BTT writers' guide


Articles for Biometric Technology Today (BTT) need to be highly focused on particular technologies, trends or issues.


We like the features to be packed with facts, figures and insights. Some opinion is fine so long as it’s backed up by supporting material – eg, market research, statistics, published papers, or other factual information. Anecdotes and case studies are also welcome so long as they match the focus of the piece and support the issues being discussed.


Important: BTT is read by people knowledgeable about biometric technology and the market. They don’t need explanations of basic terms or concepts – so you don’t need to explain what biometrics, facial recognition, palm vein scanning etc are, they already know that. Nor will they benefit much from very high-level overviews. The type of article that you might write for a CEO with little or no domain knowledge, or the generalist press, is not going to work here. Ideally, we want readers to come away from the article with new information,  a new perspective or a new ‘to do’ list!


The biggest danger when writing for BTT is that an article becomes too general. The journal has ‘technology’ in the title, and that is a key focus for us. At the same time, we’re interested in insights into the biometrics market, the business, political and social impact of the technology, and implementation issues. 


If you are an industry person contributing copy, please don’t include any references to your own company or products. Any ‘marketing’ copy will have to be pulled out, as will terms such as ‘market-leading’ and other superlatives. The copy must be vendor-neutral. Of course, you get to mention your company and what it does (with a URL) in the author bio, and (where appropriate) you may be able to include brief case studies as illustrations of the main theme.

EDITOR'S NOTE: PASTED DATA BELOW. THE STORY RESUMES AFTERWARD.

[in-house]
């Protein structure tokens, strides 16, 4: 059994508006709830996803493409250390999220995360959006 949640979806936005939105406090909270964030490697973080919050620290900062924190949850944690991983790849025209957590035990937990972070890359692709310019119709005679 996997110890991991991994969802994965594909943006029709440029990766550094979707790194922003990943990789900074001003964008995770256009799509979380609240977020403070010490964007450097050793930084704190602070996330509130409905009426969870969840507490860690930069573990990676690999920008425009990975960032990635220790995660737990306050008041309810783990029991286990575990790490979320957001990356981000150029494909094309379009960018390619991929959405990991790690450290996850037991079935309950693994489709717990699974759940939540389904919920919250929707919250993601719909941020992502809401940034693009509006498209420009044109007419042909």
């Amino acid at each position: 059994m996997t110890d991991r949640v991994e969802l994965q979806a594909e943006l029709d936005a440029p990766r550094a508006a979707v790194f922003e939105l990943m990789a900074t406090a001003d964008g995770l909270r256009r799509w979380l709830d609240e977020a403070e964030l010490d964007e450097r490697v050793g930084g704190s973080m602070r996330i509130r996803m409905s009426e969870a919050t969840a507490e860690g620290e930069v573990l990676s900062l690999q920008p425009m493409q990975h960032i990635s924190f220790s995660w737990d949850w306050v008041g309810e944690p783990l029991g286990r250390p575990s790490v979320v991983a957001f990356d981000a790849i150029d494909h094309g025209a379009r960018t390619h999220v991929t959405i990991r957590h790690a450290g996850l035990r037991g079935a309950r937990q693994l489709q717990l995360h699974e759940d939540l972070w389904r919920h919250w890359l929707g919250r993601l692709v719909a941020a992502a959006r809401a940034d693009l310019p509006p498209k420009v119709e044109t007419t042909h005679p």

We prefer an analytical, authoritative style. So you should also avoid funny stories, puns, strained metaphors and gratuitous literary quotations! Please avoid the first person. 


The word length agreed is a minimum. Fewer words can cause problems but we never have an issue with too many words, so don’t feel you have to trim the copy if you run over.


If you have any doubts or questions when writing the article, please don’t hesitate to get in touch for advice or guidance.


What to submit with the article


Author photo and bio

Please provide a hi-res author photo along with your article. Please also be sure to supply an ‘about the author’ section at the foot of the article with a c.75 word biography. This can also include a brief profile of your organisation, with URL. If there is more than one author, please include a photo and bio for each.


Diagrams, illustrations etc

We ask that you include at least two illustrations with your article. While we may be able to make use of photographs, as a journal we prefer diagrams, illustrations, graphs and charts that illustrate points made in the text or provide additional data. Please do not submit tables or lists of bulleted text as images.


We need high resolution images. Ideally we would ask that you supply the original files for charts and tables – eg, PowerPoint – so that it is possible to tweak the charts. Photographs of any people quoted in the text are also useful.


Obviously we need to be sure that there are no copyright restrictions on these illustrations, so please don’t lift them from other people’s papers or web pages unless you have obtained written permission.


Please do not embed images in the document. Supply them as separate files and simply include a reference where you want them to appear in the text, with an underlying caption, thus:



Figure 1: Caption here



We can accept the article as Word (.doc or .docx), Rich Text Format (.rtf) and OpenOffice (.odt) files.

Please DO NOT:

  • Use blank lines between paragraphs.

  • Use double spaces at the ends of sentences.

  • Use Word’s bullet, endnote or footnote features.

  • Insert images in the document.

  • Insert hyperlinks in the article. Word and other programs often make URLs clickable automatically. Please remove any clickable links before submitting the article.

  • Use any special formatting (coloured text, fancy fonts etc).



We like to include references to papers, online resources etc. Please don’t use your word processor’s references, footnotes or endnotes system, and don’t format references as footnotes. Simply put a number at the end of the sentence where you want to make the reference and put the reference text at the end of the file, with the corresponding number. Please note that references must appear sequentially in the text (1, 2, 3 etc). Don’t hop around, quoting the first reference as ref 6, for example. Where you reference papers, reports etc, please include a URL to the document if it’s publicly available (ie, doesn’t require a subscription).